Window 210 may also include a number of additional terms, e.g., a close button 242 used to close the window, -a reset button 244 used to reset some or all of the collected information, and a modify parameters button 246 which may be used, for example, to bring up setup window 160 of FIG. 8.
 It will be appreciated that a wide variety of alternate user interface controls and methodologies may be utilized to provide for setup, result display and other interaction with the user. Therefore, the invention is not limited to the particular implementations discussed herein. For example, it may be desirable to permit users to select an occurrence of a variant and call up the associated document using the URL stored for that document in the result table. In addition, a user may obtain additional information about particular variants or occurrences, e.g., where in the document those occurrences were found, how many times variants were found at the beginning of a sentence, which may affect the potential capitalization preference for a term, etc. A user may be capable of determining whether occurrences were found in a glossary of data definition section of a document, whether occurrences were associated with official trademark designations or copyright symbols, whether occurrences were found at preferred sites, etc.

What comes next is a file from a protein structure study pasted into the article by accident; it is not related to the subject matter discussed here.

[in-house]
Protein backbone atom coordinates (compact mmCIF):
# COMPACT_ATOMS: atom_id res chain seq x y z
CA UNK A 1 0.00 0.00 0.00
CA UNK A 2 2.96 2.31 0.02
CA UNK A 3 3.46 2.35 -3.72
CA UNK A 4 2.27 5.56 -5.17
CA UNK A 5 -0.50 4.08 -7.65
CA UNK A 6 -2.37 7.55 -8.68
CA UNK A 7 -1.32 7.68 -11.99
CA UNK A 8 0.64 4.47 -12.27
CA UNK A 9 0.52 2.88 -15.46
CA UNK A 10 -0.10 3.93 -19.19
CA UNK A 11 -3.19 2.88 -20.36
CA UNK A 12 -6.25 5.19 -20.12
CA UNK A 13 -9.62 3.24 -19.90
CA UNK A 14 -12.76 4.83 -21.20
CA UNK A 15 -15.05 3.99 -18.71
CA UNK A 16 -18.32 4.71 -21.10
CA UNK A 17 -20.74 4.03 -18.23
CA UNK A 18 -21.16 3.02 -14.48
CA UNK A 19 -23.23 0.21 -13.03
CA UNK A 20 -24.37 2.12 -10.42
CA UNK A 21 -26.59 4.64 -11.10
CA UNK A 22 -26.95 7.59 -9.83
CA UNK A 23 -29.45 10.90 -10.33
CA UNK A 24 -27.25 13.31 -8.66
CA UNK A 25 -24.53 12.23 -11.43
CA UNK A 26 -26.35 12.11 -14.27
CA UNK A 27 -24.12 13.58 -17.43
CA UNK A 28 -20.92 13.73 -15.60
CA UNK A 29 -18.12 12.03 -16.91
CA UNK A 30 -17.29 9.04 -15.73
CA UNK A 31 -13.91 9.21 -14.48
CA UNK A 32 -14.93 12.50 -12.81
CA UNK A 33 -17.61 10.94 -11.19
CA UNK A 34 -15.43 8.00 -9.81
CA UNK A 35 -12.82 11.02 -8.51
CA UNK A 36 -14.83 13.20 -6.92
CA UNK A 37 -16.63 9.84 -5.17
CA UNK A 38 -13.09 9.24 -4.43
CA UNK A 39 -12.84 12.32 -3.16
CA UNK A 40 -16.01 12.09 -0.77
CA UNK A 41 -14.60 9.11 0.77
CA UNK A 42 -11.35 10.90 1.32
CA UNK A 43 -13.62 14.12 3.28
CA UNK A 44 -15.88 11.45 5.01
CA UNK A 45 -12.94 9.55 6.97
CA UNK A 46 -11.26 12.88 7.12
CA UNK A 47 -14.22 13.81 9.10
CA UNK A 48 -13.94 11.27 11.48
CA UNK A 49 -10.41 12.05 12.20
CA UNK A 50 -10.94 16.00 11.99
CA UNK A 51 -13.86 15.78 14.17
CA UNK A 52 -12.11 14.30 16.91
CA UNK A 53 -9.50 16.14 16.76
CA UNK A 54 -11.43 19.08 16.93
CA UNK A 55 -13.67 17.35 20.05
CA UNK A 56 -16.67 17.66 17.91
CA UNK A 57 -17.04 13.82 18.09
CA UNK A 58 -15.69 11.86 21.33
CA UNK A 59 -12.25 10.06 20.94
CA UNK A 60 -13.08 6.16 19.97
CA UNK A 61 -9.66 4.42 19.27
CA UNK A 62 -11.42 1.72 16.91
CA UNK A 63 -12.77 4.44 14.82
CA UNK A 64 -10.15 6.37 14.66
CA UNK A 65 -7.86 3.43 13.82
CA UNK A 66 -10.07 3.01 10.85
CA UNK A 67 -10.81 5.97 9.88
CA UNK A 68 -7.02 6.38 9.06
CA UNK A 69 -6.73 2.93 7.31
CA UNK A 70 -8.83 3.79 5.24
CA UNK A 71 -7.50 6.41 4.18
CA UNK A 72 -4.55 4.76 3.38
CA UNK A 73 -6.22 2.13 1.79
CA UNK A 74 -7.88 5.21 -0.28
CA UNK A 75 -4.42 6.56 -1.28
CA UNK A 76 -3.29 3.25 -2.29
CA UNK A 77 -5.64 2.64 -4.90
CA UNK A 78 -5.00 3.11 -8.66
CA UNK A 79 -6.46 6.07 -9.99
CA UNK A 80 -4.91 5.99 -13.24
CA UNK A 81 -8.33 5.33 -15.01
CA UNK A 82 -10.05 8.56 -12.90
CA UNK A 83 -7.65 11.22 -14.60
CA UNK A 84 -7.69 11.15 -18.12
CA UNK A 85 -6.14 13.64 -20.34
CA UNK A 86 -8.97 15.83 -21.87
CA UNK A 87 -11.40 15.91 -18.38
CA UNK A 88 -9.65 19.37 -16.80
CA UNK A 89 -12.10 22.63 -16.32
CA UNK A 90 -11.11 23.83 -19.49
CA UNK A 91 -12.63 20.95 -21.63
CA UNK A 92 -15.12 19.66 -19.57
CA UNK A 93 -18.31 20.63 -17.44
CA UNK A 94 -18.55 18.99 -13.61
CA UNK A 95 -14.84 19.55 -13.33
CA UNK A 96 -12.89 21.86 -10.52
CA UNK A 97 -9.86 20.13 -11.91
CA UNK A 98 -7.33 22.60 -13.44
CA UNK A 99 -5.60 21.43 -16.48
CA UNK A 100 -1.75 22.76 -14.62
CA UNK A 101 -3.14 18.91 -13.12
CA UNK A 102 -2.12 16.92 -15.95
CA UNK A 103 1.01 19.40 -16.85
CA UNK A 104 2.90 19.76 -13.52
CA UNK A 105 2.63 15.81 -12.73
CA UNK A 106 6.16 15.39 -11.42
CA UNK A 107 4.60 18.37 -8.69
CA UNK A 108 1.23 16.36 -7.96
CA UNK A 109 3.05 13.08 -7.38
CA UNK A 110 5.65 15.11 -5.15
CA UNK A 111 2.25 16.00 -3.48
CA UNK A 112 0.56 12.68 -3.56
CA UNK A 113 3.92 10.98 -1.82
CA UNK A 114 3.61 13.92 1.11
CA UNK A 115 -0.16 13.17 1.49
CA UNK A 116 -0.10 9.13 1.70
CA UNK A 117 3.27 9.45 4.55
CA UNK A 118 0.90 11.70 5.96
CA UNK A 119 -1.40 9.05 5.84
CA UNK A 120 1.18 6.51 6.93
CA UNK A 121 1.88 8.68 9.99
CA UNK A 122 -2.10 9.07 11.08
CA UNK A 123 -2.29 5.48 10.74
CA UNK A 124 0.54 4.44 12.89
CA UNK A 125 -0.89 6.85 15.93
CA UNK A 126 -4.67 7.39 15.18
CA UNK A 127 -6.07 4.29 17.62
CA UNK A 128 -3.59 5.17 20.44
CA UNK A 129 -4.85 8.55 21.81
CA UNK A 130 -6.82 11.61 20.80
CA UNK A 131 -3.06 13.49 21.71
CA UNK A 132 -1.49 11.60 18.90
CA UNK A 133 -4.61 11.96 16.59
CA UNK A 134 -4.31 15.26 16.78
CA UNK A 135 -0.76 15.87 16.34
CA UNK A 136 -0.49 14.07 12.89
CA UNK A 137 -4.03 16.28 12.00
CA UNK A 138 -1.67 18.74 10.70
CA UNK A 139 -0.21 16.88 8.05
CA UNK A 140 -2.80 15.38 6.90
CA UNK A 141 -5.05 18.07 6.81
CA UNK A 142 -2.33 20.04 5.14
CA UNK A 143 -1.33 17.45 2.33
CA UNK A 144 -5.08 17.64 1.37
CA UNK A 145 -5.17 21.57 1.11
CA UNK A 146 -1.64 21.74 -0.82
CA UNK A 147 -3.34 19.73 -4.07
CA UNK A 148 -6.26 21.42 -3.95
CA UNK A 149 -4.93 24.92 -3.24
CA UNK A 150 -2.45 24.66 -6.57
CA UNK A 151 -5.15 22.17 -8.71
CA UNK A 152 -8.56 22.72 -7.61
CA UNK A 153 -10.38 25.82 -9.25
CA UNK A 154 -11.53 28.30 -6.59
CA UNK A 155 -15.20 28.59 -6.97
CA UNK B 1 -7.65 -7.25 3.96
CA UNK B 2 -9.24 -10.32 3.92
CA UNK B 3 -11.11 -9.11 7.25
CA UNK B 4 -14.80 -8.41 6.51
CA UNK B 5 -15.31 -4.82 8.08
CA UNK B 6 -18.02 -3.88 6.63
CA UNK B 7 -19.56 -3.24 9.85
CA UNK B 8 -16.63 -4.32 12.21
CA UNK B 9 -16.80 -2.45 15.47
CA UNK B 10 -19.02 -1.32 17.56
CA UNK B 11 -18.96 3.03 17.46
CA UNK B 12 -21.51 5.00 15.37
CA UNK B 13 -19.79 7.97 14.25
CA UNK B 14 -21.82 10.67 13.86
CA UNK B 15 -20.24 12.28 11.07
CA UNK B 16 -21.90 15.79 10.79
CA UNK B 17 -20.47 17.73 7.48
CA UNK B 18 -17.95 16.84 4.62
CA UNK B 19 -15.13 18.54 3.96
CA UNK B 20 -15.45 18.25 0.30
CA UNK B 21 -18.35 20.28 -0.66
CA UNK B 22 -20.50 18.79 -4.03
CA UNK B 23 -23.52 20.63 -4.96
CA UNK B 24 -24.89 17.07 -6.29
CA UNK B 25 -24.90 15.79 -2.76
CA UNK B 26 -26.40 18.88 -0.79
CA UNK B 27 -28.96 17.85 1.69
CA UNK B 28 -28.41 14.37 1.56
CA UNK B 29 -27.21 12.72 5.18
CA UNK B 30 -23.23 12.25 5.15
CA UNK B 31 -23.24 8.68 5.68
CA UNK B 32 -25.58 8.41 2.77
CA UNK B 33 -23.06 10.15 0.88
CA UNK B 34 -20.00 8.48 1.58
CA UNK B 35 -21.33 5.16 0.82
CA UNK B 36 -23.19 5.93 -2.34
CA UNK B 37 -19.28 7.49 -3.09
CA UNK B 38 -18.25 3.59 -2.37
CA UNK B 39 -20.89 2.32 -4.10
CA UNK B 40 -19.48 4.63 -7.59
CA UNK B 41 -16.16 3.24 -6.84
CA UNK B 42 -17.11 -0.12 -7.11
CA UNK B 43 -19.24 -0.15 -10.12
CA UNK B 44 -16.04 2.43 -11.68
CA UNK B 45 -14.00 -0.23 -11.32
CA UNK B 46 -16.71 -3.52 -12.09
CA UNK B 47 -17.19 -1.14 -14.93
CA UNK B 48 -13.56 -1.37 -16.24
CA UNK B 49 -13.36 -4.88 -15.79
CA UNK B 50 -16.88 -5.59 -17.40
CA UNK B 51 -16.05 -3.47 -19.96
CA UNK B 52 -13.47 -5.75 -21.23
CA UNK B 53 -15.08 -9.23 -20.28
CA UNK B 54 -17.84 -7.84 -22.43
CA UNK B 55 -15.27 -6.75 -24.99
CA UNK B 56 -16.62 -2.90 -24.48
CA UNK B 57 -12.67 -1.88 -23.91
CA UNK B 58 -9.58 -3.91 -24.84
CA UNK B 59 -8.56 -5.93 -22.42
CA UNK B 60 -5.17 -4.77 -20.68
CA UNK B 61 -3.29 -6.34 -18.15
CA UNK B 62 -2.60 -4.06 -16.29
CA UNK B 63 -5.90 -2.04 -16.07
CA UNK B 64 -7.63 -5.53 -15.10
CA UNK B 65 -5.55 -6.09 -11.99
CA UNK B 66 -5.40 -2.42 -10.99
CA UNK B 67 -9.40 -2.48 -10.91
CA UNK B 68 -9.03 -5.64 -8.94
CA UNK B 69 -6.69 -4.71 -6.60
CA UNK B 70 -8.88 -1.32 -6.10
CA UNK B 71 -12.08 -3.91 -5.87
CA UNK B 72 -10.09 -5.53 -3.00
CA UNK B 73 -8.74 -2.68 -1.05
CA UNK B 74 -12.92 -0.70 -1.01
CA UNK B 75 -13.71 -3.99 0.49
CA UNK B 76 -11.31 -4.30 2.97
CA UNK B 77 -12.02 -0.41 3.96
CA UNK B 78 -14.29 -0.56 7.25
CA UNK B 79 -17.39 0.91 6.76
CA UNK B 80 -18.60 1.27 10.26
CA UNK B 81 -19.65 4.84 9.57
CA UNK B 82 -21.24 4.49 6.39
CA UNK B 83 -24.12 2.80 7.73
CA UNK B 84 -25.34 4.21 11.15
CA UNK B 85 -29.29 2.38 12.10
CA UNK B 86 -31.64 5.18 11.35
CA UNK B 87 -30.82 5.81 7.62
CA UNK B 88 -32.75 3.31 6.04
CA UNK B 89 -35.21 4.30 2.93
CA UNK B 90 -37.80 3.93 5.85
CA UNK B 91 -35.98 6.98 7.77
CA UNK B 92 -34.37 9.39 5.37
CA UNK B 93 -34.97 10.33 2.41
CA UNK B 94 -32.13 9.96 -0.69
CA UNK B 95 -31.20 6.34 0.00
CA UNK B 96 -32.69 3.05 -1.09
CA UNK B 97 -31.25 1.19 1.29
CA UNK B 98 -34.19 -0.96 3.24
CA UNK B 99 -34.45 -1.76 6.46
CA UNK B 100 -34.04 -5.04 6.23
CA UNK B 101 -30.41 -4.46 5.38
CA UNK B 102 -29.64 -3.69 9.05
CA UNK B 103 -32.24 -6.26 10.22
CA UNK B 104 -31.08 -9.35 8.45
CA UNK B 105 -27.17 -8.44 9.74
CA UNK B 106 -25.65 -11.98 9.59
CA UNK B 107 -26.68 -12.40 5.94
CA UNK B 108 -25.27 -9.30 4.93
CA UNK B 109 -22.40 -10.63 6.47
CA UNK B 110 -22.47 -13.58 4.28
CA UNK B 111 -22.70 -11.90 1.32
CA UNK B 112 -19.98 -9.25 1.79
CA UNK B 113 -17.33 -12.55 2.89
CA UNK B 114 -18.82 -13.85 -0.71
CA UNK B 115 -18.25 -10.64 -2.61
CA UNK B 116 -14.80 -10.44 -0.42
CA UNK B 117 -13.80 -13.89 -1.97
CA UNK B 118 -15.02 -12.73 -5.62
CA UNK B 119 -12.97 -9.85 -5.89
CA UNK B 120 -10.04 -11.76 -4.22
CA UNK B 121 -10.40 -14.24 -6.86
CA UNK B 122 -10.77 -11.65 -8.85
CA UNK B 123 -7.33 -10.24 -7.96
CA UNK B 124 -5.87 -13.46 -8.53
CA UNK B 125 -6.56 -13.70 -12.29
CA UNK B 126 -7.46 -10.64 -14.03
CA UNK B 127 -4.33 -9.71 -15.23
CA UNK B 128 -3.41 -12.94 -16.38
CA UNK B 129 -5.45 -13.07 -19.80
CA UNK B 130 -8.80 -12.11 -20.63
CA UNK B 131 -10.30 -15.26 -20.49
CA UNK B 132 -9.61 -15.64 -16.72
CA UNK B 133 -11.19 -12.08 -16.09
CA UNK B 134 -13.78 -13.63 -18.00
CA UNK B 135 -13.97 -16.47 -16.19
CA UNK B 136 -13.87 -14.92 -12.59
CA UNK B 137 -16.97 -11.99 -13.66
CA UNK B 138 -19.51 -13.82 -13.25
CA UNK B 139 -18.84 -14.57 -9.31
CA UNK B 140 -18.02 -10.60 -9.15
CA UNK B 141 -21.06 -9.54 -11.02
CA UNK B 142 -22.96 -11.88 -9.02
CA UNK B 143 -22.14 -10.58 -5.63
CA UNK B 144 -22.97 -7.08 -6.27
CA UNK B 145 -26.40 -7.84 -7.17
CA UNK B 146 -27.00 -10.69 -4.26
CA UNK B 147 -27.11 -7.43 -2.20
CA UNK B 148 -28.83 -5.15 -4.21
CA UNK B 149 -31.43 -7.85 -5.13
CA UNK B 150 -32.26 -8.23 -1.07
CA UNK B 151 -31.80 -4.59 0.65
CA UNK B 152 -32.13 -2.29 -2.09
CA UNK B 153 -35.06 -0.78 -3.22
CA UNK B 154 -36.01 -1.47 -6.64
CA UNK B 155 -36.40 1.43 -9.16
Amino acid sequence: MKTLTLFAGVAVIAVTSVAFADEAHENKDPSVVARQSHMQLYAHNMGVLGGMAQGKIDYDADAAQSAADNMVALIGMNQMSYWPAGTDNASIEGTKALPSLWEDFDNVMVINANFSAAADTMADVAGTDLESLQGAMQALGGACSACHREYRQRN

Display of system results may be similar to those for the user collection tool. However, given the volume of terms that potentially may be tracked, it may be desirable to display only those results that exceed a preset threshold. Other modifications will be apparent to one of ordinary skill in the art having the benefit of the instant disclosure.
FIG. 10 next illustrates an exemplary interaction between browser 40 and word processor 42 in sharing dictionary terms among multiple applications. For example, spell checker 44 of word processor 42 may have access to both main dictionary 150 and enhanced dictionary 152. Based upon spell and automated spell analysis in the manner disclosed herein, browser 40 may be capable of storing information in enhanced dictionary 152. The enhanced dictionary may be capable of storing a number of types of information, including permitted spellings 250, statistics 252 associated with such spellings, and definitions 254 associated with such spellings.